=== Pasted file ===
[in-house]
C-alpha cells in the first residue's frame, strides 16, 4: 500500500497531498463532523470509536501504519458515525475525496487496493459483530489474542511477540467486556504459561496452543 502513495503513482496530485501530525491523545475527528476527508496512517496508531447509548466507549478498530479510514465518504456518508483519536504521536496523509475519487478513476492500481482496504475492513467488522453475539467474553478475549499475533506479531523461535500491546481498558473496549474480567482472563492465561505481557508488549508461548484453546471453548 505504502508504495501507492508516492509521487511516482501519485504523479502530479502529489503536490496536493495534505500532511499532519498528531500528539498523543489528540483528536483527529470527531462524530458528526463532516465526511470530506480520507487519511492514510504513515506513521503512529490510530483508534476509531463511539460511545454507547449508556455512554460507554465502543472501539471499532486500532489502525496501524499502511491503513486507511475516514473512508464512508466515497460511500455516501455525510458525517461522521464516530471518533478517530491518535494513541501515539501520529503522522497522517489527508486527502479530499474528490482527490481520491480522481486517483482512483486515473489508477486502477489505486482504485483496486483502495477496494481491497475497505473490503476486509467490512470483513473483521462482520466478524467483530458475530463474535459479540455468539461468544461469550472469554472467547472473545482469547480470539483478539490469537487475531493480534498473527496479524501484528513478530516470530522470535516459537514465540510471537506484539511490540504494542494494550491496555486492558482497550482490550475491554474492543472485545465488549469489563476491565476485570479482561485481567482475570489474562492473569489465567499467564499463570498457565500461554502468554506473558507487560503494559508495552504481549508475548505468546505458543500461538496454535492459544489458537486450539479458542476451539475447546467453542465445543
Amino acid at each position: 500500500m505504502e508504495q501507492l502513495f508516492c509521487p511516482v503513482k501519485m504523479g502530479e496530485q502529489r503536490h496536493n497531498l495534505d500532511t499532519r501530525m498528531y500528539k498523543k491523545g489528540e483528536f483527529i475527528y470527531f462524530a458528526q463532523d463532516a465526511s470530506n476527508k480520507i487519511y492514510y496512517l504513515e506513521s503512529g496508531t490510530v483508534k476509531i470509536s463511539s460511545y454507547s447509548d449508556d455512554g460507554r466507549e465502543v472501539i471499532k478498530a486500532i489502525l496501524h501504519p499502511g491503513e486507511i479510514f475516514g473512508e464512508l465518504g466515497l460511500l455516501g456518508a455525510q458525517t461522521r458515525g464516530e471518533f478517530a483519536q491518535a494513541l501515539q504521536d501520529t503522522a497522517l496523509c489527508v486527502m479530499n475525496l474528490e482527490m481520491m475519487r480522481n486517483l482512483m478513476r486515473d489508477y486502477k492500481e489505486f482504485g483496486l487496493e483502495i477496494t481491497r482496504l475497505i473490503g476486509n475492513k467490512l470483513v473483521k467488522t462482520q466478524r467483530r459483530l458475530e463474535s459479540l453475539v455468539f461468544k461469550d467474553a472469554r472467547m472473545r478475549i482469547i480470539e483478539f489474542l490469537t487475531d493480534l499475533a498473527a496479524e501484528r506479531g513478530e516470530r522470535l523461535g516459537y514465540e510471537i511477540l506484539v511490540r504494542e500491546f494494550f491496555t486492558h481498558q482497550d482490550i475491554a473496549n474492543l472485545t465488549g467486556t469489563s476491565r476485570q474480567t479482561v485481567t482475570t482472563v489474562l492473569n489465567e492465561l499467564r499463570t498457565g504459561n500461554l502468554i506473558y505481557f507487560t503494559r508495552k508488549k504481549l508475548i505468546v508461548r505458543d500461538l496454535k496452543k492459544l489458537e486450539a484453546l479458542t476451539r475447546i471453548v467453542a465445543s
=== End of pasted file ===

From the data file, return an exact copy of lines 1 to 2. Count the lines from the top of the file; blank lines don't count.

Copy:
[in-house]
C-alpha cells in the first residue's frame, strides 16, 4: 500500500497531498463532523470509536501504519458515525475525496487496493459483530489474542511477540467486556504459561496452543 502513495503513482496530485501530525491523545475527528476527508496512517496508531447509548466507549478498530479510514465518504456518508483519536504521536496523509475519487478513476492500481482496504475492513467488522453475539467474553478475549499475533506479531523461535500491546481498558473496549474480567482472563492465561505481557508488549508461548484453546471453548 505504502508504495501507492508516492509521487511516482501519485504523479502530479502529489503536490496536493495534505500532511499532519498528531500528539498523543489528540483528536483527529470527531462524530458528526463532516465526511470530506480520507487519511492514510504513515506513521503512529490510530483508534476509531463511539460511545454507547449508556455512554460507554465502543472501539471499532486500532489502525496501524499502511491503513486507511475516514473512508464512508466515497460511500455516501455525510458525517461522521464516530471518533478517530491518535494513541501515539501520529503522522497522517489527508486527502479530499474528490482527490481520491480522481486517483482512483486515473489508477486502477489505486482504485483496486483502495477496494481491497475497505473490503476486509467490512470483513473483521462482520466478524467483530458475530463474535459479540455468539461468544461469550472469554472467547472473545482469547480470539483478539490469537487475531493480534498473527496479524501484528513478530516470530522470535516459537514465540510471537506484539511490540504494542494494550491496555486492558482497550482490550475491554474492543472485545465488549469489563476491565476485570479482561485481567482475570489474562492473569489465567499467564499463570498457565500461554502468554506473558507487560503494559508495552504481549508475548505468546505458543500461538496454535492459544489458537486450539479458542476451539475447546467453542465445543